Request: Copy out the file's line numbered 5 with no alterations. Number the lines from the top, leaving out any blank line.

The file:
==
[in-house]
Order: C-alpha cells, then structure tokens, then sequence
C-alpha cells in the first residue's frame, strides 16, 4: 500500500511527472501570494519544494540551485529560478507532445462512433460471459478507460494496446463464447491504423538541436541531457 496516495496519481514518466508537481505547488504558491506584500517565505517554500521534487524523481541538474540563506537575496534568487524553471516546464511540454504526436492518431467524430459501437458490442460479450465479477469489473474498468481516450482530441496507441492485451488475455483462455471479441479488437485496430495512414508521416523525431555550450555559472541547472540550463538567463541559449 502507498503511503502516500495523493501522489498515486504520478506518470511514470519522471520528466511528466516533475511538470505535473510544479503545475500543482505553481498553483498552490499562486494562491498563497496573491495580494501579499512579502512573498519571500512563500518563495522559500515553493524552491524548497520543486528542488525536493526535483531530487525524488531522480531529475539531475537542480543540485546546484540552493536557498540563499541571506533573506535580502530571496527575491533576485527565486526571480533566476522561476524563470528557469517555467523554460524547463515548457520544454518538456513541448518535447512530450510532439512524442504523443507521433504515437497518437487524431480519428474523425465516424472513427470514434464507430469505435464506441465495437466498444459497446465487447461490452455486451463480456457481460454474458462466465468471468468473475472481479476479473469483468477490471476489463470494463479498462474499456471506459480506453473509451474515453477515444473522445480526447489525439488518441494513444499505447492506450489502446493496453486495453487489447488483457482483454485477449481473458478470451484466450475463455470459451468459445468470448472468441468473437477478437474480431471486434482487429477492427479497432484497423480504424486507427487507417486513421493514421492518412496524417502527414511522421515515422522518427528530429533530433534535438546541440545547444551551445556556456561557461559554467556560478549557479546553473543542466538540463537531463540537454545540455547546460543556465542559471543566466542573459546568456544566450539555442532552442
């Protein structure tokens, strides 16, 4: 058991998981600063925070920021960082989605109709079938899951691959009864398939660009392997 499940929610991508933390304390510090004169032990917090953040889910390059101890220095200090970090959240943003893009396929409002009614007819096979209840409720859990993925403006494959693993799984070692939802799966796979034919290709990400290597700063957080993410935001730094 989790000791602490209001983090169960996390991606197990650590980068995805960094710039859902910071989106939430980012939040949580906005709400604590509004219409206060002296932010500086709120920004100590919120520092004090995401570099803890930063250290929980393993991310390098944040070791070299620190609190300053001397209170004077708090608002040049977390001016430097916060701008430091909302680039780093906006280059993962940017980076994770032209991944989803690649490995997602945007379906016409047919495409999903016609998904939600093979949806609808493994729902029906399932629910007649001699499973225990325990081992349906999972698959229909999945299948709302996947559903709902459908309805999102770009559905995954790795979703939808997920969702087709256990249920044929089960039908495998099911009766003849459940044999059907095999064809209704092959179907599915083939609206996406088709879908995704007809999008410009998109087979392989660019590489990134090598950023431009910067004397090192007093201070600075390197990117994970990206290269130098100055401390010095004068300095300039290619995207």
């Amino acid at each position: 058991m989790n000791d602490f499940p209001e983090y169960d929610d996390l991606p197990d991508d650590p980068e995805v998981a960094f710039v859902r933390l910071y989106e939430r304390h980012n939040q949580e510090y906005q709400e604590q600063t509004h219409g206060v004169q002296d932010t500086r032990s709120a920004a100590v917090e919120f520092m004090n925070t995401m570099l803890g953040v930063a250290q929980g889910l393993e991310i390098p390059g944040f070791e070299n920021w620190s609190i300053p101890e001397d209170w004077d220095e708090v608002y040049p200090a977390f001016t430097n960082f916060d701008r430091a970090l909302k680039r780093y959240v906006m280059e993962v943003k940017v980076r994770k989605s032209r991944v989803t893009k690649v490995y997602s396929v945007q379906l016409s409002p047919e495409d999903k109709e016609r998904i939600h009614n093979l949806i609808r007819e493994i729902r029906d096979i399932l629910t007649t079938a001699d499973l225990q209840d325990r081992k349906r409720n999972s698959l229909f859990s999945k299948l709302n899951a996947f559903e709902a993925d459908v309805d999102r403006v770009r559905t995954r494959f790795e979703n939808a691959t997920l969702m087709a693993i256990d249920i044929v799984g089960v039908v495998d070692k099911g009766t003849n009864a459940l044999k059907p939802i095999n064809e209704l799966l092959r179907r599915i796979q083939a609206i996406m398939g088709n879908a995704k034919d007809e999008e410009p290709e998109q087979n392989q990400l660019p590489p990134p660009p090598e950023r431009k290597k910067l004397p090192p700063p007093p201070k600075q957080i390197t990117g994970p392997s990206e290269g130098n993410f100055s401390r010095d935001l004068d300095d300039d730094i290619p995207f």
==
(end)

């Amino acid at each position: 058991m989790n000791d602490f499940p209001e983090y169960d929610d996390l991606p197990d991508d650590p980068e995805v998981a960094f710039v859902r933390l910071y989106e939430r304390h980012n939040q949580e510090y906005q709400e604590q600063t509004h219409g206060v004169q002296d932010t500086r032990s709120a920004a100590v917090e919120f520092m004090n925070t995401m570099l803890g953040v930063a250290q929980g889910l393993e991310i390098p390059g944040f070791e070299n920021w620190s609190i300053p101890e001397d209170w004077d220095e708090v608002y040049p200090a977390f001016t430097n960082f916060d701008r430091a970090l909302k680039r780093y959240v906006m280059e993962v943003k940017v980076r994770k989605s032209r991944v989803t893009k690649v490995y997602s396929v945007q379906l016409s409002p047919e495409d999903k109709e016609r998904i939600h009614n093979l949806i609808r007819e493994i729902r029906d096979i399932l629910t007649t079938a001699d499973l225990q209840d325990r081992k349906r409720n999972s698959l229909f859990s999945k299948l709302n899951a996947f559903e709902a993925d459908v309805d999102r403006v770009r559905t995954r494959f790795e979703n939808a691959t997920l969702m087709a693993i256990d249920i044929v799984g089960v039908v495998d070692k099911g009766t003849n009864a459940l044999k059907p939802i095999n064809e209704l799966l092959r179907r599915i796979q083939a609206i996406m398939g088709n879908a995704k034919d007809e999008e410009p290709e998109q087979n392989q990400l660019p590489p990134p660009p090598e950023r431009k290597k910067l004397p090192p700063p007093p201070k600075q957080i390197t990117g994970p392997s990206e290269g130098n993410f100055s401390r010095d935001l004068d300095d300039d730094i290619p995207f």